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CDC director Robert Redfield briefs reporters on April 8. Photo: Mandel Ngan/AFP via Getty Images

Coronavirus antibody tests are still relatively unreliable, and it's unclear if people who get the virus are immune to getting it again, the Centers for Disease Control and Prevention cautioned on Tuesday.

What they're saying: The agency explicitly warned against using antibody tests to determine whether someone should return to work or to group people within schools or prisons.

  • Although some evidence suggests that previously having the coronavirus could create "short-term immunity," it is still ultimately unknown whether having COVID-19 antibodies offers protection from the virus, the agency said.
  • Social distancing and face masks are still essential and should not be avoided based on whether you have coronavirus antibodies. More data would be needed for those changes, the agency says.

Between the lines, via Axios' Caitlin Owens: The CDC's updated guidelines point out that even effective antibody tests are likely to have high false positive rates, since not many people have tested positive for the coronavirus.

The big picture: The CDC's caution comes after it confirmed last week that it had been combining the results of diagnostic and antibody coronavirus tests. This distorts data on how widespread the virus is, which is one of the primary uses of antibody tests.

  • It also follows a warning from the American Medical Association that antibody tests that identify those who have previously contracted the coronavirus should not be used to determine immunity.

Go deeper: FDA blocks sale of 29 coronavirus antibody tests in the U.S.

Go deeper

Updated Oct 7, 2020 - Health

World coronavirus updates

Expand chart
Data: The Center for Systems Science and Engineering at Johns Hopkins; Map: Axios Visuals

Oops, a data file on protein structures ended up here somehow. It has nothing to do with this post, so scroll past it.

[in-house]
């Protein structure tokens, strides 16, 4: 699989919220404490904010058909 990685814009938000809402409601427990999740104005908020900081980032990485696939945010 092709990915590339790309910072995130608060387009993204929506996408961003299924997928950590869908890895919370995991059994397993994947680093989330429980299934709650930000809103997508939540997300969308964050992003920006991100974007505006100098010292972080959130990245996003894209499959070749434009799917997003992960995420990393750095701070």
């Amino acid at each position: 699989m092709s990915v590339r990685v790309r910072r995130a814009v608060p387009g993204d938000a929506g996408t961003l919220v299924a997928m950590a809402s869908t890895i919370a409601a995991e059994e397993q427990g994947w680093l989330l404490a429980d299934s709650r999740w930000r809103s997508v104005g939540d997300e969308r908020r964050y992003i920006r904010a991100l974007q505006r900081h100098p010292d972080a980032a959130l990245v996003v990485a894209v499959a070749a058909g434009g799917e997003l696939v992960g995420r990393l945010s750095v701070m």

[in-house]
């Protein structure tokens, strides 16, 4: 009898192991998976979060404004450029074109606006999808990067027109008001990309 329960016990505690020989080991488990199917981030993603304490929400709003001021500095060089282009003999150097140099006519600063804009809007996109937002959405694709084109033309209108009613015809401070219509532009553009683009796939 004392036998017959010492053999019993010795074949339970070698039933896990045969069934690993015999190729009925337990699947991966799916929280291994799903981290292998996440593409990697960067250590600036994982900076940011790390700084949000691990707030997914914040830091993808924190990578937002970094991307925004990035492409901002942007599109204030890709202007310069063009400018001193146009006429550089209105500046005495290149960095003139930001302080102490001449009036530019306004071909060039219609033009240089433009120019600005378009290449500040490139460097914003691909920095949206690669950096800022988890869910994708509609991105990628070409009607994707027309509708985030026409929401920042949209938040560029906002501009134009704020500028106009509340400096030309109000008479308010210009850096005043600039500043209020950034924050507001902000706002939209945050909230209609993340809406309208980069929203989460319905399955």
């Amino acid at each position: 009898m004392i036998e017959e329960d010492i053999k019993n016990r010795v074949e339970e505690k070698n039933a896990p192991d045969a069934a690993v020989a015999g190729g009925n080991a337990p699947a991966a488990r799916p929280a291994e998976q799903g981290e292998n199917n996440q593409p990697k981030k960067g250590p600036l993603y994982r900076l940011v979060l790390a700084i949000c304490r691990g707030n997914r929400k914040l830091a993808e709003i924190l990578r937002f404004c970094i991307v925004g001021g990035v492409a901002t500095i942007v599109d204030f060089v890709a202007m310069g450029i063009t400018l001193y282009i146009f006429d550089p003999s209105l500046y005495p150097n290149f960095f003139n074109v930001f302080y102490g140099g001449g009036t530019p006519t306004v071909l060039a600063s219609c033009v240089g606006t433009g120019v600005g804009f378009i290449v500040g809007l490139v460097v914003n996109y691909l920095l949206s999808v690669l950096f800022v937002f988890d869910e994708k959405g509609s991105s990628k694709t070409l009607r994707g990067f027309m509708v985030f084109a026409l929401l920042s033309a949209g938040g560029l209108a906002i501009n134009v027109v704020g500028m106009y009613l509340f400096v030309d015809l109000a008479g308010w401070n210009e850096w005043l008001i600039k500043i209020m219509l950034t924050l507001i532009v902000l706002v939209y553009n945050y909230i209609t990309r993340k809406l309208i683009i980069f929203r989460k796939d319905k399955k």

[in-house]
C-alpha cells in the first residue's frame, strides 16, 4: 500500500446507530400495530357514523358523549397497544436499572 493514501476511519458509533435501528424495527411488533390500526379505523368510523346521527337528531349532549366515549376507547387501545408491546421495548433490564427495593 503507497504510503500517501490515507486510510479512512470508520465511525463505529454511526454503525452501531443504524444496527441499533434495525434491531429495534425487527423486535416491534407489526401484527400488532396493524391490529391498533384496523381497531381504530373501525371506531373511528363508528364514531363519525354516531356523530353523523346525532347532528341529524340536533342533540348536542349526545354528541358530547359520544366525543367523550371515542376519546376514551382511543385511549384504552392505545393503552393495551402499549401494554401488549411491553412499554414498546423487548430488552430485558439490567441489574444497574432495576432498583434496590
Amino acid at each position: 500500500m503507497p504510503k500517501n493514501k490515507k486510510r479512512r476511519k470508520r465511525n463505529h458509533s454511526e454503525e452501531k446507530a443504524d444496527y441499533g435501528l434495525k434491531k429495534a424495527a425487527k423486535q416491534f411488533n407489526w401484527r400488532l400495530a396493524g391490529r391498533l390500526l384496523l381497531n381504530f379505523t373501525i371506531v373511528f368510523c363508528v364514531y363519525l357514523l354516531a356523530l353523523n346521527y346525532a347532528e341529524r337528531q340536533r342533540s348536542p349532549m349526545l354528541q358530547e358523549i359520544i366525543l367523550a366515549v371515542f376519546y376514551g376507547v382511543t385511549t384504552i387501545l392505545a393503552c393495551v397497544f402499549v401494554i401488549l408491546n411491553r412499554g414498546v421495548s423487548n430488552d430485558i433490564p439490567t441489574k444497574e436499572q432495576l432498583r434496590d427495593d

New Zealand now has active no coronavirus cases in the community after the final six people linked to the Auckland cluster recovered, the country's Health Ministry confirmed in an email Wednesday.

The big picture: The country's second outbreak won't officially be declared closed until there have been "no new cases for two incubation periods," the ministry said. Auckland will join the rest of NZ in enjoying no domestic restrictions from late Wednesday, Prime Minister Jacinda Ardern said, declaring that NZ had "beat the virus again."

Updated 8 hours ago - Politics & Policy

Coronavirus dashboard

Illustration: Sarah Grillo/Axios

  1. Health: Most COVID-19 survivors can weather risk of reinfection, study says — "Twindemic" averted as flu reports plummet amid coronavirus crisis
  2. Vaccine: Pfizer begins study on 3rd vaccine dose as booster shot against new strains — Republicans are least likely to want the coronavirus vaccine
  3. U.S. news: California surpasses 50,000 deaths COVID-19 deaths, more than any other state — Jimmy and Rosalynn Carter return to church after receiving COVID-19 vaccines
  4. Local: Public transit ridership in Twin Cities dropped 53% amid pandemic — Data firm predicts "complete chaos" in next phases of Florida's vaccine rolloutAlaska Gov. Mike Dunleavy tests positive for the coronavirus

Colleges drive a new wave of coronavirus hotspots

Expand chart
Data: The COVID Tracking Project, state health departments; Note: Washington state case count does not include Sept. 1; Map: Andrew Witherspoon, Sara Wise/Axios

America’s brief spurt of progress in containing the coronavirus has stalled out.

Why it matters: We had a nice little run of improvement over the past month or so, but cases are now holding steady at a rate that’s still far too high to consider the outbreak under control.